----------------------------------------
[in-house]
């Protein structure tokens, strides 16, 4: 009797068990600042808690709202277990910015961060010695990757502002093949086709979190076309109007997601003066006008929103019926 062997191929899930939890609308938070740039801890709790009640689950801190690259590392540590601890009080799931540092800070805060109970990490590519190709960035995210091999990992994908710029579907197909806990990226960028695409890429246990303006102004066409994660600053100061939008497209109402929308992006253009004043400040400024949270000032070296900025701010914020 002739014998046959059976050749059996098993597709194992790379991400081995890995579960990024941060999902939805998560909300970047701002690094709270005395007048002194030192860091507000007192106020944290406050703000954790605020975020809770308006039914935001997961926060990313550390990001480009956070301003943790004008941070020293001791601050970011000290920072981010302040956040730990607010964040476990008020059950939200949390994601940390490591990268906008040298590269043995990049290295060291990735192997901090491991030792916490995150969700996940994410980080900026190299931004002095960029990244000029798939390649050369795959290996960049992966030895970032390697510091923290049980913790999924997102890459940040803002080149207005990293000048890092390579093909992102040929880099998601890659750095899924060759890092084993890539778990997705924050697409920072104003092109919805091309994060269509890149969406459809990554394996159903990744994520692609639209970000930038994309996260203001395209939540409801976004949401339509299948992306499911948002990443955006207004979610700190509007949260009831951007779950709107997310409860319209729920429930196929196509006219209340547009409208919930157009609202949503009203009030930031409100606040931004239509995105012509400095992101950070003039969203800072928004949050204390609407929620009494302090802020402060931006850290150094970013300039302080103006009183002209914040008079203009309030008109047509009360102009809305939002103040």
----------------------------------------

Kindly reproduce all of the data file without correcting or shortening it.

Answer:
[in-house]
């Protein structure tokens, strides 16, 4: 009797068990600042808690709202277990910015961060010695990757502002093949086709979190076309109007997601003066006008929103019926 062997191929899930939890609308938070740039801890709790009640689950801190690259590392540590601890009080799931540092800070805060109970990490590519190709960035995210091999990992994908710029579907197909806990990226960028695409890429246990303006102004066409994660600053100061939008497209109402929308992006253009004043400040400024949270000032070296900025701010914020 002739014998046959059976050749059996098993597709194992790379991400081995890995579960990024941060999902939805998560909300970047701002690094709270005395007048002194030192860091507000007192106020944290406050703000954790605020975020809770308006039914935001997961926060990313550390990001480009956070301003943790004008941070020293001791601050970011000290920072981010302040956040730990607010964040476990008020059950939200949390994601940390490591990268906008040298590269043995990049290295060291990735192997901090491991030792916490995150969700996940994410980080900026190299931004002095960029990244000029798939390649050369795959290996960049992966030895970032390697510091923290049980913790999924997102890459940040803002080149207005990293000048890092390579093909992102040929880099998601890659750095899924060759890092084993890539778990997705924050697409920072104003092109919805091309994060269509890149969406459809990554394996159903990744994520692609639209970000930038994309996260203001395209939540409801976004949401339509299948992306499911948002990443955006207004979610700190509007949260009831951007779950709107997310409860319209729920429930196929196509006219209340547009409208919930157009609202949503009203009030930031409100606040931004239509995105012509400095992101950070003039969203800072928004949050204390609407929620009494302090802020402060931006850290150094970013300039302080103006009183002209914040008079203009309030008109047509009360102009809305939002103040």